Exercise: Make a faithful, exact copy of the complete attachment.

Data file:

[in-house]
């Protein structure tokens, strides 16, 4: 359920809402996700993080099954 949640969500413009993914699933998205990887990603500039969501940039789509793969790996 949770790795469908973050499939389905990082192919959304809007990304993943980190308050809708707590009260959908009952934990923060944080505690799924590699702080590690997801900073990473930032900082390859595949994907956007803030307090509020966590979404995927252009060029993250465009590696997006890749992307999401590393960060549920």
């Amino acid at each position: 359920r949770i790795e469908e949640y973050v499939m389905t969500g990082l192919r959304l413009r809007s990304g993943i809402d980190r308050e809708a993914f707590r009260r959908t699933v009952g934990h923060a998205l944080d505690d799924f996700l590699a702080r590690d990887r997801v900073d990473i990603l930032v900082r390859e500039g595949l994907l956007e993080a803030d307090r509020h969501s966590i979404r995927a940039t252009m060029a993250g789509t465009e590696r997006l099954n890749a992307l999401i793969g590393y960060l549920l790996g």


[in-house]
């Protein structure tokens, strides 16, 4: 359920809402996700993080099954 949640969500413009993914699933998205990887990603500039969501940039789509793969790996 949770790795469908973050499939389905990082192919959304809007990304993943980190308050809708707590009260959908009952934990923060944080505690799924590699702080590690997801900073990473930032900082390859595949994907956007803030307090509020966590979404995927252009060029993250465009590696997006890749992307999401590393960060549920």
């Amino acid at each position: 359920r949770i790795e469908e949640y973050v499939m389905t969500g990082l192919r959304l413009r809007s990304g993943i809402d980190r308050e809708a993914f707590r009260r959908t699933v009952g934990h923060a998205l944080d505690d799924f996700l590699a702080r590690d990887r997801v900073d990473i990603l930032v900082r390859e500039g595949l994907l956007e993080a803030d307090r509020h969501s966590i979404r995927a940039t252009m060029a993250g789509t465009e590696r997006l099954n890749a992307l999401i793969g590393y960060l549920l790996g």